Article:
One of India’s best-known spiritual leaders, Sadhguru, has announced the launch of a new movement to save the world’s soil. The world-renowned yoga guru has embarked on a 30,000km motorcycle expedition that will see him travel extensively through Europe, the Middle East and India to raise awareness of the campaign.
The ‘Save Soil’ movement, spearheaded by Sadhguru, aims to educate the public, businesses, politicians, charities and celebrities about the vital role that soil plays in the planet’s sustainable future. His epic journey began today (March 21) in London, marking the official launch of the global movement to save the world’s soil from degradation, which campaigners say threatens food systems for all of humanity and countless species.
Having grown organisations like the Soil Association and Pukka herbs, a group of passionate Bristol citizens have been inspired by the city’s roots in supporting this topic – believing that Bristol can be at the forefront of a solution. They have come together to raise funds and use their time, skills and creativity to hand-paint a mural at the bottom of Newfoundland Street, opposite the Cabot Circus Car Park, to bring awareness of this issue to thousands of people.
The mural is in a prominent position passed by many motorists as they head for the M32, and is next to the blue building where the Wallace and Gromit mural is.
Sumita Hutchison, who volunteers for Conscious Planet in Bristol and supports the movement, said: “I work for the NHS so I am concerned about health for our generation and future generations. Sadhguru gives people tools for wellbeing.
“These tools have transformed my wellbeing and have opened my eyes to the wellbeing of not just me but the planet. I’ve been following him for 10 years and decided to become an environmental volunteer recently because of the way he has inspired me.
“A group of us came together, we fundraised and we created a mural and we are going to have 350 posters across the city over the next 100 days. With this knowledge of soil, I want to do whatever I can within my power and influence to raise awareness of this game changing issue – it gives me hope that we can reverse this – together.”
Bristol City Council is supporting the campaign by featuring it as one of its ‘climate action stories’. The volunteers felt that this support does justice to the city’s Green Capital partnership status.
A total of 350 posters will also be spreading the Save Soil message in Bristol, with distribution commencing last week. Out of Hand, a local printing and billboard company, has matched all the funding raised by the volunteers and given advice and support on the campaign.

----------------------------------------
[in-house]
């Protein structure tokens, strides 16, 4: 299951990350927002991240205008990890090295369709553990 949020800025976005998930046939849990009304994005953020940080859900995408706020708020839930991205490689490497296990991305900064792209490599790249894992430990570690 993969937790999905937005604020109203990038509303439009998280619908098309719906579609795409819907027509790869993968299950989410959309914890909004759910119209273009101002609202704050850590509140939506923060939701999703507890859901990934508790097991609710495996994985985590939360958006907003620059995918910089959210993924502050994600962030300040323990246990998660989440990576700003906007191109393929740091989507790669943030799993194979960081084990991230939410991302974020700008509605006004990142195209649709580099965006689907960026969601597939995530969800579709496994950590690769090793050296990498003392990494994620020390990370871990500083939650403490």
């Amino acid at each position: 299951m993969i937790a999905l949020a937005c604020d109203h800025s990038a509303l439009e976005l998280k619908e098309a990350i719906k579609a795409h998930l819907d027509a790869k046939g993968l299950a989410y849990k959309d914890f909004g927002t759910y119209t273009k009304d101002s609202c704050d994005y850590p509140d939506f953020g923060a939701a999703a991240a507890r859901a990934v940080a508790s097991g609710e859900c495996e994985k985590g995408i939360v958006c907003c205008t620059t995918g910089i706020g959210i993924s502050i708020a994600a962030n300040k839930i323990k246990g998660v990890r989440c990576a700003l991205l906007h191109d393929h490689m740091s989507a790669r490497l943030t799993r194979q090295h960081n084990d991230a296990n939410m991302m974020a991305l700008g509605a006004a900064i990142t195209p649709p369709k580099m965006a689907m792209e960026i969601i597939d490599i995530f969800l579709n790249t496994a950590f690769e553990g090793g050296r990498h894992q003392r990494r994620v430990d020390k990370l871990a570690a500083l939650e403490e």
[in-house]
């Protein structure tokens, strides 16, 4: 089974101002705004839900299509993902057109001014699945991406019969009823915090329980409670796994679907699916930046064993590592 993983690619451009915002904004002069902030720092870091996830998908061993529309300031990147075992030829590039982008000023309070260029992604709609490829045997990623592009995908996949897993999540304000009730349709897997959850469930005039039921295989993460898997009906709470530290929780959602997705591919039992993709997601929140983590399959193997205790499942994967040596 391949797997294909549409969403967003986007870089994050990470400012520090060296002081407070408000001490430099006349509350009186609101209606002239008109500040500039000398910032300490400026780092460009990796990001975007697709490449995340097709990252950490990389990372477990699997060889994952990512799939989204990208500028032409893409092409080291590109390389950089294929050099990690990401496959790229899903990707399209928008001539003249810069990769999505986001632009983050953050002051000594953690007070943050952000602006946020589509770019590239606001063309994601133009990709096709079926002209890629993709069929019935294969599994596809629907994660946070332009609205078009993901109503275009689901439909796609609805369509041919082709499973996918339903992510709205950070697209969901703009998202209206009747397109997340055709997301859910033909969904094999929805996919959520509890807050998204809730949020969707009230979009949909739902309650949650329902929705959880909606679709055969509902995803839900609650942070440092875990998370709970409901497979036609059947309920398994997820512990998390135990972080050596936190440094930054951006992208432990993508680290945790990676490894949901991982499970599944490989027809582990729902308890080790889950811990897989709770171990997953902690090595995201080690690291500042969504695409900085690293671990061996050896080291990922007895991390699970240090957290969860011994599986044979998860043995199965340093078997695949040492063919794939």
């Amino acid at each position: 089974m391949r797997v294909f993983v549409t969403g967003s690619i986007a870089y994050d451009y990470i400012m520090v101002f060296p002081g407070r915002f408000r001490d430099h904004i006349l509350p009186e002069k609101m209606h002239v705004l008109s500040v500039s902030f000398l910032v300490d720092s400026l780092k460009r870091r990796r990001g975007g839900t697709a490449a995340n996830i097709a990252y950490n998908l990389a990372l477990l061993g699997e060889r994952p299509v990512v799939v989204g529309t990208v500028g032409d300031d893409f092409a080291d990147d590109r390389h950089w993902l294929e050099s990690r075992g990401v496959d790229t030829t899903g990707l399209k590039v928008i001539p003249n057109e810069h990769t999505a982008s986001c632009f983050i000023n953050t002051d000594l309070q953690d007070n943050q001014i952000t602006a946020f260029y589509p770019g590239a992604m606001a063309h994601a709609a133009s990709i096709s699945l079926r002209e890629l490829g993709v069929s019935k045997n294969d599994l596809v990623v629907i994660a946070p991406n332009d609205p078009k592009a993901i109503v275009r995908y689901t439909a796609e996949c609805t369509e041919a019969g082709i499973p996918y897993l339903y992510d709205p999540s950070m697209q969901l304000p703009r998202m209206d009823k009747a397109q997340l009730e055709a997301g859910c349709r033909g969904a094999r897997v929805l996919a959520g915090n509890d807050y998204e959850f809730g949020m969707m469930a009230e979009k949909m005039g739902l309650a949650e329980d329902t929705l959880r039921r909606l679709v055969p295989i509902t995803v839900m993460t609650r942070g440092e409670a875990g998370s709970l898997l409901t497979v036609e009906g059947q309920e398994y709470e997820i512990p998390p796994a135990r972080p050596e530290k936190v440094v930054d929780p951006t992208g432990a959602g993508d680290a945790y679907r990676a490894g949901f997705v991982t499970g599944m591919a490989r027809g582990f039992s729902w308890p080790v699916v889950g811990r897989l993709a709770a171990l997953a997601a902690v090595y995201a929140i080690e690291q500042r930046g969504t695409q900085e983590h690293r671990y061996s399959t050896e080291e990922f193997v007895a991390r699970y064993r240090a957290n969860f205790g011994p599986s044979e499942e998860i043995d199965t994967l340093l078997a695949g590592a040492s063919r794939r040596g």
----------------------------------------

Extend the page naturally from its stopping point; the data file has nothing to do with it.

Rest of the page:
The campaign raises concern about the loss of organic content within soil and the inability to produce food if that continues. According to statistics quoted by the group, intensive agriculture has caused arable soils to lose 40 to 60 per cent of their organic content.
Commenting on the launch of the Save Soil movement and his journey, Sadhguru said: “Every responsible scientist in the world and UN agencies are clearly saying we have 80-100 harvests left, that means approximately 45-50 years of agricultural soil left on the planet.
“By 2045, we will be producing 40 per cent less food than what we are producing right now, and our population will be 9.3 billion people.The food shortages that could manifest in the next 25 years – the consequences of this are unimaginable.
“Civil wars will unfold across the world once there is food shortage. This is not the world we want to leave behind for our children. That’s not a world you would want to live in nor a world to leave behind for the next generation, but that is exactly what we are doing.”
He said the Save Soil movement aims to engage at least 3.5 billion people globally on the issue of soil health, encouraging them to “support their leaders in instituting policies and taking action”. He added: “This one thing should be taken up as an express mission by every citizen, by every government of the many nations on this planet.
“All of us should stand up for the Conscious Planet movement. This is not about me, this is not about you. This is a generational responsibility that we must fulfil.”
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